A toxic myth pervades the business world: Hard work and perseverance are the only things required to achieve immense success and reach the top of your field.
It’s a mantra championed by everyone from Wall Street titans to our sitting US President (“I built what I built myself,” Trump told Charlie Rose in 1992. “I did it by working long hours, working hard and working smart!”).
This idea is staunchly rooted in the very foundations of America — a nation built on the cornerstones of rugged individualism, picking oneself up by the bootstraps, and accruing riches through sheer determination. Those who do make it big often fancy themselves to be “self-made.”
But these stories overlook a crucial ingredient of success: Luck.
In his book, Success and Luck: The Myth of the Meritocracy, Cornell University economics professor Robert Frank makes a compelling case that we often dramatically underestimate the role of luck in our success.
Our conversation, lightly edited for clarity and length, is transcribed below.
ZC: To start us off, certain successful folks — so-called “self-made” businesspeople — believe they’ve earned everything in life due to hard work and self-determination. But you argue they’re forgetting an important factor.
RF: Luck plays a far greater role in life outcomes than successful people like to admit. When you suggest that luck played a role in their success, they tend to get very defensive.
[Polls have shown that people in high-income brackets are far more likely than low-income earners to say that success mainly comes from hard work. Similarly, wealthy people are far more likely to attribute their own success to hard work rather than good fortune.]
How do you define ‘luck’ and ‘success?’
I consider luck to be anything that you’re not responsible for. Something brought about by chance rather than your own actions. For success, I focus narrowly on material success [i.e. the people with the most money — those at the very top of the chain].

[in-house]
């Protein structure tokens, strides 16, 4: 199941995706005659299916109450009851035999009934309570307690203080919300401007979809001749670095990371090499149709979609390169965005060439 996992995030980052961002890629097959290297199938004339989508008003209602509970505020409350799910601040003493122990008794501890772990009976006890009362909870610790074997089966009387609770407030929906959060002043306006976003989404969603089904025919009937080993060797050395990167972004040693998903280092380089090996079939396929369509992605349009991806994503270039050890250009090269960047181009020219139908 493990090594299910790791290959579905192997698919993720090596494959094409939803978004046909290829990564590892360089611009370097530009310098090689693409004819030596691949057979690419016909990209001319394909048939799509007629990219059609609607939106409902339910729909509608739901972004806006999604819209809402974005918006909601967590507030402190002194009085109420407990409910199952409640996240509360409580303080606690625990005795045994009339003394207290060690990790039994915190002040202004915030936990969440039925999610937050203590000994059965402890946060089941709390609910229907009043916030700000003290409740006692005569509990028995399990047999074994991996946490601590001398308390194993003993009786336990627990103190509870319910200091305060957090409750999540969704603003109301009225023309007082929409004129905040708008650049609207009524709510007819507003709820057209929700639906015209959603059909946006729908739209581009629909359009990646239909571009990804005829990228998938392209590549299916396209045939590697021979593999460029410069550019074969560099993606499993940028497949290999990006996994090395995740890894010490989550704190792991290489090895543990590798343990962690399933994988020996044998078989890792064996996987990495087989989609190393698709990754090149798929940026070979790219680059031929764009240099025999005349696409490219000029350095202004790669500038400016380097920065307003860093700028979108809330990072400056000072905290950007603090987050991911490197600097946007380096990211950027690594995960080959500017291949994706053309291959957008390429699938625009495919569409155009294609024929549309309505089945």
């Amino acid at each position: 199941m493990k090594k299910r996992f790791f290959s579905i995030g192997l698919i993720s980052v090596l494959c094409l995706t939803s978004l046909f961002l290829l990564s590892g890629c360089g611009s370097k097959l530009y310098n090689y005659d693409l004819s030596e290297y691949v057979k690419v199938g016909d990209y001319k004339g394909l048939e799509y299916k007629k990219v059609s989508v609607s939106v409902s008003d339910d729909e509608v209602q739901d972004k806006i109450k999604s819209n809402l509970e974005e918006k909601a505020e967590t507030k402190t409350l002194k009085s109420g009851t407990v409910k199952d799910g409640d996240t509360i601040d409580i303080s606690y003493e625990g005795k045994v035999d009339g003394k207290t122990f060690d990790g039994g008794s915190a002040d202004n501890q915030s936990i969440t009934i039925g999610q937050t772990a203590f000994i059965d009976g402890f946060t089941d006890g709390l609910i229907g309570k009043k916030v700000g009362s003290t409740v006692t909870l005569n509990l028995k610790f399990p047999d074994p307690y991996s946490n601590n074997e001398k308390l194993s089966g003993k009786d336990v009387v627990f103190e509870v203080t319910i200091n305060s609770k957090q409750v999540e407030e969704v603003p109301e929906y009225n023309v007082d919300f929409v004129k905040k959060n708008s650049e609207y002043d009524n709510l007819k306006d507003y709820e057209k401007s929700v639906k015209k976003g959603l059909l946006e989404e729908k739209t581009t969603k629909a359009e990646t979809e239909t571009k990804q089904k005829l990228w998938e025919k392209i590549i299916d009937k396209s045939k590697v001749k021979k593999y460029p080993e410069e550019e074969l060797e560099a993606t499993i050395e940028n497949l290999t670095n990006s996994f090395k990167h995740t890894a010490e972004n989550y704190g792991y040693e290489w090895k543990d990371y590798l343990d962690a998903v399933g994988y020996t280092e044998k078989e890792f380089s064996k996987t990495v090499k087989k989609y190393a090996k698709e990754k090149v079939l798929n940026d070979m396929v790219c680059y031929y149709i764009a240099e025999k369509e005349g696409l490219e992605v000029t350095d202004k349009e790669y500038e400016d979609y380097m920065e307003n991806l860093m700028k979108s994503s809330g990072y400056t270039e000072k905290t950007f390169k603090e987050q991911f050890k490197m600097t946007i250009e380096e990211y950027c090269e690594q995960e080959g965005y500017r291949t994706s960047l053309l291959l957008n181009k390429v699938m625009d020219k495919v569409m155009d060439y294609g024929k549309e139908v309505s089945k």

And are you saying that hard work and talent don’t matter?
Not at all. Hard work and talent are absolutely necessary for success.
The market — especially in a space like tech — is extremely competitive. So you’re probably not even going to be in the position to compete without the right mix of hard work and talent. But the point of my argument is that these things are not enough on their own.
Most of the time, the hardest-working and most talented people aren’t the ones who experience the most success. There are a ton of people who are nearly as talented and nearly as hard-working as those people who probably just got a little luckier.
Imagine a meritocratic contest where 98% of a job candidate’s success is based on talent and hard work and the other 2% on luck. You can run this a thousand times and the most talented or hardest-working person will very rarely win. To win, you have to be talented and hardworking — but you also have to be incredibly fortunate.
You write about something called the Winner Take All market. Can you explain what this is?
When you get into the top ranks of any profession, there are so many people who are so good that the difference in skill level is almost imperceptible.
A Winner Take All market is a market where someone who is maybe only 1% better than another person gets a disproportionately high share of the rewards.
Usually, the #1 person and #10 person in a profession aren’t that far apart. The most well-known soprano singer might only be a tiny breath better than the tenth best. But in this market, she gets a huge premium and the other one might end up being a 3rd-grade music teacher somewhere in New Jersey.